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Sooner or later, every case that has been appealed from a trial court to an intermediate appellate court results in a decision. Ordinarily, that decision will disappoint at least one, if not more, of the parties in the case. The party that has lost on appeal, or has failed to achieve all of its goals on appeal, must then consider what remedies remain available to possibly rectify the unsatisfactory aspects of the current outcome.
In most court systems, the only appeal as of right that is available is the appeal from the trial court to the intermediate appellate court. That typically produces a ruling from a three-judge panel of the intermediate appellate court. After the intermediate appellate court's three-judge panel issues an unfavorable ruling, ordinarily the only remaining appellate recourse is discretionary in nature. In most court systems, the losing party is able to request reconsideration from the panel that just decided the appeal unfavorably, and the losing party can also simultaneously request rehearing before all active judges on the intermediate appellate court. This latter type of rehearing is often referred to as rehearing en banc.
After such a request for reconsideration from the intermediate appellate court is turned down, or instead of seeking reconsideration from the court that issued the unfavorable ruling, the losing party can ask the highest court in the applicable jurisdiction to hear and decide the case. In most jurisdictions, and in most cases, the highest court will have discretion whether to hear the case, and thus review is far from assured, because typically the highest court of a jurisdiction, when exercising discretionary appellate review, accepts only a small percentage of cases.
The standard for seeking reconsideration before the same three-judge panel that issued the original unfavorable ruling is typically stated in a misleadingly permissive manner: Did the panel overlook any matters of law or fact that caused the panel to reach an incorrect ruling? By contrast, the standard for obtaining rehearing before the full intermediate appellate court is usually phrased in a way that makes it much more difficult to satisfy. Either the intermediate appellate court's decision must conflict with the binding precedent of a higher court, or the intermediate appellate court's decision must conflict with an earlier ruling of the same intermediate appellate court. In many jurisdictions, it is more difficult to obtain rehearing before the full intermediate appellate court than it is to obtain discretionary review in the jurisdiction's highest appellate court.
A party's odds of winning on appeal initially before a three-judge panel are much higher than a party's odds of obtaining further review of a three-judge appellate panel's unfavorable ruling. Unfortunately, those odds do little to stem the steady tide of unmeritorious requests for rehearing and reconsideration before intermediate appellate courts or the steady stream of unmeritorious requests for discretionary review before the highest court of a given jurisdiction.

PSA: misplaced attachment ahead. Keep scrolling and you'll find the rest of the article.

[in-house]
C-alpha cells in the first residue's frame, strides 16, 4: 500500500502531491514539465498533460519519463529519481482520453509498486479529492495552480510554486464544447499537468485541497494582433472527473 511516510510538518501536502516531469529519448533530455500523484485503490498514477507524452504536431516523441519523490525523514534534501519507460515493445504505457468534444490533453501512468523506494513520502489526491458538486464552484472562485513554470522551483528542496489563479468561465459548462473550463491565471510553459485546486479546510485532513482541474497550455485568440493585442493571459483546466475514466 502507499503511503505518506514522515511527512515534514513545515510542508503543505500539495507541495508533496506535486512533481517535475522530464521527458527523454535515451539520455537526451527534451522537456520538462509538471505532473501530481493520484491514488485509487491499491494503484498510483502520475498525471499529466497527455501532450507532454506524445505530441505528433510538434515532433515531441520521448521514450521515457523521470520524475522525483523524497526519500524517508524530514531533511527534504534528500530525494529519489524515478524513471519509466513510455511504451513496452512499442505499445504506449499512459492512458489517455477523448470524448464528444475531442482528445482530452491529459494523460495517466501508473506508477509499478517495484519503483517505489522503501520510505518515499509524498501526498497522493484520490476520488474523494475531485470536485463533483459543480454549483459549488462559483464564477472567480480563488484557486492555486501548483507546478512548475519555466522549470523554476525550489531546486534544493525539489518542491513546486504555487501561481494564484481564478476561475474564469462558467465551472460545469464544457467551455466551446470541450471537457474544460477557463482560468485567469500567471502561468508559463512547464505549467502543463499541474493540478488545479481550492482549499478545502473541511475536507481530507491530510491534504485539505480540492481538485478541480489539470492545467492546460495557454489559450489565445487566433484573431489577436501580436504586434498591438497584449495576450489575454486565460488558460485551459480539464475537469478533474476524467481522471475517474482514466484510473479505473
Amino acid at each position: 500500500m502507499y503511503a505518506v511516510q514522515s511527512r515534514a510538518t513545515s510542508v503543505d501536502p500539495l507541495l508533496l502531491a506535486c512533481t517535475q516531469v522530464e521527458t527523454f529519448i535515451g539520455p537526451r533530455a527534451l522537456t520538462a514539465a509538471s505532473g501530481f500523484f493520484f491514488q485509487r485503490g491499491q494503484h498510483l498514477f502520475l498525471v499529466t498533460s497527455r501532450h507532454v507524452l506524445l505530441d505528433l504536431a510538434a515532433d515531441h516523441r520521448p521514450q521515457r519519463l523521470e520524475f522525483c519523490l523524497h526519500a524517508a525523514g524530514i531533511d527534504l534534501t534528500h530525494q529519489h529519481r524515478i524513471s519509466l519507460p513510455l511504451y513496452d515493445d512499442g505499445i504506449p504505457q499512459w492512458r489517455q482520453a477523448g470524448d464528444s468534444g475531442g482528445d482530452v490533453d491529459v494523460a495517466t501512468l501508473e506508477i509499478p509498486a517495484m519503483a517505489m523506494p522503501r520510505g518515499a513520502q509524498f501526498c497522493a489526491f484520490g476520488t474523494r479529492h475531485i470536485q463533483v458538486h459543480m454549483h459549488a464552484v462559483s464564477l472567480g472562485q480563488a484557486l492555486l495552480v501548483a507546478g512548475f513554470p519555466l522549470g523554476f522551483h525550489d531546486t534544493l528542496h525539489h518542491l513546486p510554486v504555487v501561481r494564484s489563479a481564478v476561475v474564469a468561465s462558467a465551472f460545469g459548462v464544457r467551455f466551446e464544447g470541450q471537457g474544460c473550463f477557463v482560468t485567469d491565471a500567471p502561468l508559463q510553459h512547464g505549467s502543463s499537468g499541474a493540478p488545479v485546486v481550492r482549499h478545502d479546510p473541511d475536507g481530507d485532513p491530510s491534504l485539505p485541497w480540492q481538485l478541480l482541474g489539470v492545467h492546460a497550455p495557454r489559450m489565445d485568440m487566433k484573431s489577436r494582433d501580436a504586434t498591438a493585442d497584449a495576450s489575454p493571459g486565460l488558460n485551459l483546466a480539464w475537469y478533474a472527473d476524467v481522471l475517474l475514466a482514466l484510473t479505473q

I believe that most appellate judges would agree that litigants and their lawyers who are on the losing end of intermediate appellate court rulings are filing far too many requests for further review in cases that do not satisfy the stringent criteria for such review. Unfortunately, efforts to reduce the number of unmeritorious appellate cases in which the losing party is seeking additional discretionary review have not succeeded.
Perhaps it is too easy to imagine that a valid basis for discretionary review exists even where a realistic appraisal would indicate the contrary. And court admonitions that lawyers owe not only an obligation to their clients but also an obligation to the court in deciding whether to pursue additional discretionary review tend to present a conflict that most lawyers will resolve in favor of pursuing their clients' interests.
During my career as an appellate lawyer, I have sought to convince clients not to pursue further discretionary review of an appellate court ruling where, objectively, the criteria for such review do not appear to be satisfied. Conversely, I have been concerned for clients who have valid grounds to seek further appellate review but whose meritorious request for that review might be lost in a sea of meritless requests filed in other cases.
I wish I had the solution to the excessive pursuit of post-appellate decision discretionary review in the appellate system. But if that problem cannot be solved, then the need to ensure that the original three-judge panel reaches the correct outcome in the first instance must be recognized as more critical than ever. The only way to ensure that outcome is to present the three-judge panel hearing the appeal on the merits in the first instance with the highest-quality written briefs and oral arguments.
Howard J. Bashman operates his own appellate litigation boutique in Willow Grove, Pa., a suburb of Philadelphia. He can be reached via e-mail at email@example.com. You can access his appellate Web log at http://howappealing.law.com/.